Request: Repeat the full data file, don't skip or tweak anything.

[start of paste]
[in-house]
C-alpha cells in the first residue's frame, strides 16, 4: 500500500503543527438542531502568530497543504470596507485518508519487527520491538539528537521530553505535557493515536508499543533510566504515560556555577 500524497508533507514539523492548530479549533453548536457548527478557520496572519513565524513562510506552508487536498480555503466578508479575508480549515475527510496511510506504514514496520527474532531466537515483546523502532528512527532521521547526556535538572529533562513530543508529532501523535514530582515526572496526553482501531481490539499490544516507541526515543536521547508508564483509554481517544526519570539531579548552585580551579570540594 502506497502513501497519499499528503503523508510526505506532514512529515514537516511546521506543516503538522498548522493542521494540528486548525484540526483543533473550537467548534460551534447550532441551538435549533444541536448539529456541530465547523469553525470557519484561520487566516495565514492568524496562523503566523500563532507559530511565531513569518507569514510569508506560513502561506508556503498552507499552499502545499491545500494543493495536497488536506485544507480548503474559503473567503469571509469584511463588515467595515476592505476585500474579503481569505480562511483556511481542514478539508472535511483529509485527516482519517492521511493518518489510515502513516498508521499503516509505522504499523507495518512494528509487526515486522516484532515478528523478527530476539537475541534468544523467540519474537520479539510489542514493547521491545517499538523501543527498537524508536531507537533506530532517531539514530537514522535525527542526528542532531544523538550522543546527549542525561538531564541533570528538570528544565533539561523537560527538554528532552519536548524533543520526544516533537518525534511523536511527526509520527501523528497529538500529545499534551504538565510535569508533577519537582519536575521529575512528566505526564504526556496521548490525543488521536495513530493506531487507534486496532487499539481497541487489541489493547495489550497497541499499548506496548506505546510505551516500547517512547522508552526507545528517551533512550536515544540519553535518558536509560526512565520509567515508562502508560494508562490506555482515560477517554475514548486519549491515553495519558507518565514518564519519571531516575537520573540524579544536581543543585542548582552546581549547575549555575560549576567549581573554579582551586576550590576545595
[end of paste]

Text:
[in-house]
C-alpha cells in the first residue's frame, strides 16, 4: 500500500503543527438542531502568530497543504470596507485518508519487527520491538539528537521530553505535557493515536508499543533510566504515560556555577 500524497508533507514539523492548530479549533453548536457548527478557520496572519513565524513562510506552508487536498480555503466578508479575508480549515475527510496511510506504514514496520527474532531466537515483546523502532528512527532521521547526556535538572529533562513530543508529532501523535514530582515526572496526553482501531481490539499490544516507541526515543536521547508508564483509554481517544526519570539531579548552585580551579570540594 502506497502513501497519499499528503503523508510526505506532514512529515514537516511546521506543516503538522498548522493542521494540528486548525484540526483543533473550537467548534460551534447550532441551538435549533444541536448539529456541530465547523469553525470557519484561520487566516495565514492568524496562523503566523500563532507559530511565531513569518507569514510569508506560513502561506508556503498552507499552499502545499491545500494543493495536497488536506485544507480548503474559503473567503469571509469584511463588515467595515476592505476585500474579503481569505480562511483556511481542514478539508472535511483529509485527516482519517492521511493518518489510515502513516498508521499503516509505522504499523507495518512494528509487526515486522516484532515478528523478527530476539537475541534468544523467540519474537520479539510489542514493547521491545517499538523501543527498537524508536531507537533506530532517531539514530537514522535525527542526528542532531544523538550522543546527549542525561538531564541533570528538570528544565533539561523537560527538554528532552519536548524533543520526544516533537518525534511523536511527526509520527501523528497529538500529545499534551504538565510535569508533577519537582519536575521529575512528566505526564504526556496521548490525543488521536495513530493506531487507534486496532487499539481497541487489541489493547495489550497497541499499548506496548506505546510505551516500547517512547522508552526507545528517551533512550536515544540519553535518558536509560526512565520509567515508562502508560494508562490506555482515560477517554475514548486519549491515553495519558507518565514518564519519571531516575537520573540524579544536581543543585542548582552546581549547575549555575560549576567549581573554579582551586576550590576545595